Told in a lyrical, fairy tale-like style, Ryan's (Riding Freedom) robust novel set in 1930 captures a Mexican girl's fall from riches, her immigration to California and her growing awareness of class and ethnic tensions. Thirteen-year-old Esperanza Ortega and her family are part of Mexico's wealthy, land-owning class in Aguascalientes, Mexico. Her father is a generous and well-loved man who gives his servants land and housing. Early in the novel, bandits kill Esperanza's father, and her corrupt uncles threaten to usurp their home. Their servants help her and her mother flee to the United States, but they must leave Esperanza's beloved Abuelita (grandmother) behind until they can send for her.
Ryan poetically conveys Esperanza's ties to the land by crafting her story to the rhythms of the seasons. Each chapter's title takes its name from the fruits Esperanza and her countrymen harvest, first in Aguascalientes, then in California's San Joaquin Valley. Ryan fluidly juxtaposes world events (Mexico's post-revolution tensions, the arrival of Oklahoma's Dust Bowl victims and the struggles between the U.S. government and Mexican workers trying to organize) with one family's will to survive--while introducing readers to Spanish words and Mexican customs.
Readers will be swept up by vivid descriptions of California dust storms or by the police crackdown on a labor strike ("The picket signs lay on the ground, discarded, and like a mass of marbles that had already been hit, the strikers scattered..."). Ryan delivers subtle metaphors via Abuelita's pearls of wisdom, and not until story's end will readers recognize how carefully they have been strung. Ages 9-14. (Oct.)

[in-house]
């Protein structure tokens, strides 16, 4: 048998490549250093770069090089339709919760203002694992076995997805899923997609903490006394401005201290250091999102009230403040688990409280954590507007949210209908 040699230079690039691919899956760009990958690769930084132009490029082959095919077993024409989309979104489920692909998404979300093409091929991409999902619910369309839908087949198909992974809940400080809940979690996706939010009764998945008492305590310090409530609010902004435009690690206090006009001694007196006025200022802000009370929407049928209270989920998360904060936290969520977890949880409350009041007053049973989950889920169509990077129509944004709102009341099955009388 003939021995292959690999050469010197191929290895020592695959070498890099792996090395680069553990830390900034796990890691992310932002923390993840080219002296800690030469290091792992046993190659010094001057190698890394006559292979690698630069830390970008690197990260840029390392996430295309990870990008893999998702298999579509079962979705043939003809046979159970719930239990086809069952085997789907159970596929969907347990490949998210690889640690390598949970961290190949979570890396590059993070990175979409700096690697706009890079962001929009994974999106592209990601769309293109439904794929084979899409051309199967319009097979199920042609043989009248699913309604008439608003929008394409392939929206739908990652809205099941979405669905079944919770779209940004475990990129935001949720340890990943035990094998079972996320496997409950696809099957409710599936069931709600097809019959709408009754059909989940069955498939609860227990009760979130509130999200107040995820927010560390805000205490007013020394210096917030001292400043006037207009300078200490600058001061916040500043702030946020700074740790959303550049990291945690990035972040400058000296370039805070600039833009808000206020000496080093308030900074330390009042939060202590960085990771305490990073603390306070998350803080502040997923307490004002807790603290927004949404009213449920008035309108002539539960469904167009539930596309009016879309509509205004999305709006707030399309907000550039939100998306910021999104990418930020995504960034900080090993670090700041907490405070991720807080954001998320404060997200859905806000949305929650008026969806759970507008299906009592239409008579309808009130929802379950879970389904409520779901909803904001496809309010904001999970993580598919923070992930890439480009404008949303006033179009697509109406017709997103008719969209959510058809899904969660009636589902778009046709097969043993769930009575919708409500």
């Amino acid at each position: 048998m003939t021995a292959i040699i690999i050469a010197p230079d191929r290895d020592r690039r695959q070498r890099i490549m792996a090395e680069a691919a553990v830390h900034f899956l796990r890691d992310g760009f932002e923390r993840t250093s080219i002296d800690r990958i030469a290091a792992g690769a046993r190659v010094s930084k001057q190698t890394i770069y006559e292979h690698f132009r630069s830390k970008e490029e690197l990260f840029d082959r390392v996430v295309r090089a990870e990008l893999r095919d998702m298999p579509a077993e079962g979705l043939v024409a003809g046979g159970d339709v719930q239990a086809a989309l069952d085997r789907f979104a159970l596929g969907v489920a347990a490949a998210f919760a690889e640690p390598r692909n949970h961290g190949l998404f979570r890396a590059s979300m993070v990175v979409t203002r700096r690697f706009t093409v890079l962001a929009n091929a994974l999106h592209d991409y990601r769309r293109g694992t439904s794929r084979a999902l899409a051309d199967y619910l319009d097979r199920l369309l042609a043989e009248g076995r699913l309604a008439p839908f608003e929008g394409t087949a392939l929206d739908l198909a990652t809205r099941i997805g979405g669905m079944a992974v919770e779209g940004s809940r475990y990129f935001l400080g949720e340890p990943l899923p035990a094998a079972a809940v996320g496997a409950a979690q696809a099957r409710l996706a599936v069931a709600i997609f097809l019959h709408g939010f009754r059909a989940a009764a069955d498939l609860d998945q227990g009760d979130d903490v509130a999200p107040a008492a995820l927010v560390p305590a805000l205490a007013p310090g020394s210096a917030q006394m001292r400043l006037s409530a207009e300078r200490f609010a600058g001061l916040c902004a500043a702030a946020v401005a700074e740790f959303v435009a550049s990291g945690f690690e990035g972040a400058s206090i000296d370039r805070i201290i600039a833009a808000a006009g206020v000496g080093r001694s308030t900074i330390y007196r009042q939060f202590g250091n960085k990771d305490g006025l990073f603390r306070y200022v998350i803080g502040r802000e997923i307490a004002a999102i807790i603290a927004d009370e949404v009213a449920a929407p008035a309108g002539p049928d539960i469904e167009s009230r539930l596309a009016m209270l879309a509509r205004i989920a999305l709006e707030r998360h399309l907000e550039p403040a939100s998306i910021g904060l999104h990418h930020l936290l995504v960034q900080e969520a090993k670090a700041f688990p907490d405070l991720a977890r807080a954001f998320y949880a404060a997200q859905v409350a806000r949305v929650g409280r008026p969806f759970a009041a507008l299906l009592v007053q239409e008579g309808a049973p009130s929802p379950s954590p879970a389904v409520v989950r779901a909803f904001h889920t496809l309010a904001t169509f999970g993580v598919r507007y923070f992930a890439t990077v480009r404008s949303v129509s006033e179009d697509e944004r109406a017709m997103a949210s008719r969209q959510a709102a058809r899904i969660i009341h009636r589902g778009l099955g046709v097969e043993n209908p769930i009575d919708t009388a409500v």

--Publishers Weekly, October 9, 2000--starred review
Moving from a Mexican ranch to the company labor camps of California, Ryan's lyrical new novel manages the contradictory: a story of migration and movement deeply rooted in the earth. When 14-year-old Esperanza's father is killed, she and her mother must emigrate to the U.S., where a family of former ranch workers has helped them find jobs in the agricultural labor camps. Coming from such privilege, Esperanza is ill prepared for the hard work and difficult conditions she now faces. She quickly learns household chores, though, and when her mother falls ill, she works packing produce until she makes enough money to bring her beloved abuelita to the U.S.. Set during the Great Depression, the story weaves cultural, economic, and political unrest into Esperanza's poignant story of growing up: she witnesses strikes, government sweeps, and deep injustice while finding strength and love in her family and romance with a childhood friend. The symbolism is heavy-handed, as when Esperanza ominously pricks her finger on a rose th6me just before her father is killed. But Ryan writes a moving story in clear, poetic4anguage that children will sink into, and the books offers excellent opportunities for discussion and curriculum support. -Gillian Engberg
---Booklist, December 1, 2000